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Deborah Henry calls for change in Malaysian education system

The former beauty queen and Fugee School co-founder Deborah Henry has an important Universal Children's Day message

By Andrea Tim | Published: 20 Nov 2017

Improve, Malaysia
Photo: deborahenry/Instagram

Fugee School co-founder Deborah Henry has called our nation's education system "obsolete" and called for a shift towards a syllabus that prepares children for working life.

"In this day and age of internet and technology, every other sector has evolved to incorporate these elements but the education system has not," she told The Malay Mail. "It is archaic and needs restructuring. Schools must decentralise the classroom structure and allow children to learn based on topics of interest. We don't just want graduates but successful and intelligent individuals who will do well in the ever-changing world."

It's not that Malaysia's education system should be thought of as completely stagnant. "In terms of access to education, Malaysia has made progress but it largely comes from the private sector through scholarships and funding," Deborah said.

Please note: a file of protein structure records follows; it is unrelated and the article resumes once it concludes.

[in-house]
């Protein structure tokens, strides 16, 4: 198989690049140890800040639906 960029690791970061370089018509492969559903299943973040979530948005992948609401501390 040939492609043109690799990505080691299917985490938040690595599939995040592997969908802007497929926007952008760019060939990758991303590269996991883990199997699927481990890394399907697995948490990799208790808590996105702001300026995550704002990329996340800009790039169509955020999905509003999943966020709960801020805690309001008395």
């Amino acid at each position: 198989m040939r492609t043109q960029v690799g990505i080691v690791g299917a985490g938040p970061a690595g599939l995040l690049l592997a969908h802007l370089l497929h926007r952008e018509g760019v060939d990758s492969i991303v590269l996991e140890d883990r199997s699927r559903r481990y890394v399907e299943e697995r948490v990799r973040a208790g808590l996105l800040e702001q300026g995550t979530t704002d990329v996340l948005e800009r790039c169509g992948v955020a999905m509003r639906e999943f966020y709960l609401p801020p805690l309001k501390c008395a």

It also goes beyond providing a fresh learning platform for students, as teachers need to be part of this change. Perhaps Malaysia can learn from Finland's education policies, which allows teachers flexibility in teaching methods and maybe then, lessons would become far more interesting.

"We must consider what we are preparing our children for," Deborah added. "Learning approaches need to change and we must understand that every student learns differently. In order to fully grasp this we must work together to build a society that loves knowledge and education."

Rote memorisation and stressing out about national examinations are not uncommon in Malaysian public schools. Earlier this month, a question in an English paper for SPM (Sijil Pelajaran Malaysia, the national examination taken by fifth-year secondary school students) caused a debacle as some students had missed the point of the question.

"If you had the opportunity to move to another part of Malaysia, where would you choose to live? Explain your choice," the question read.

Some students had answered with locations in other countries instead of "another part of Malaysia", thereby sparking a debate as to whether they should be penalised heavily for misunderstanding the question. A few parents argued that the national exams caused a lot of stress in the students, which led to them rushing through questions, and that they should not be punished severely when their command of the language is otherwise faultless.

Whatever it is, it's clear that Malaysia's youth need an education system that is less stressful and more focused in honing comprehension and deductive skills to start with.

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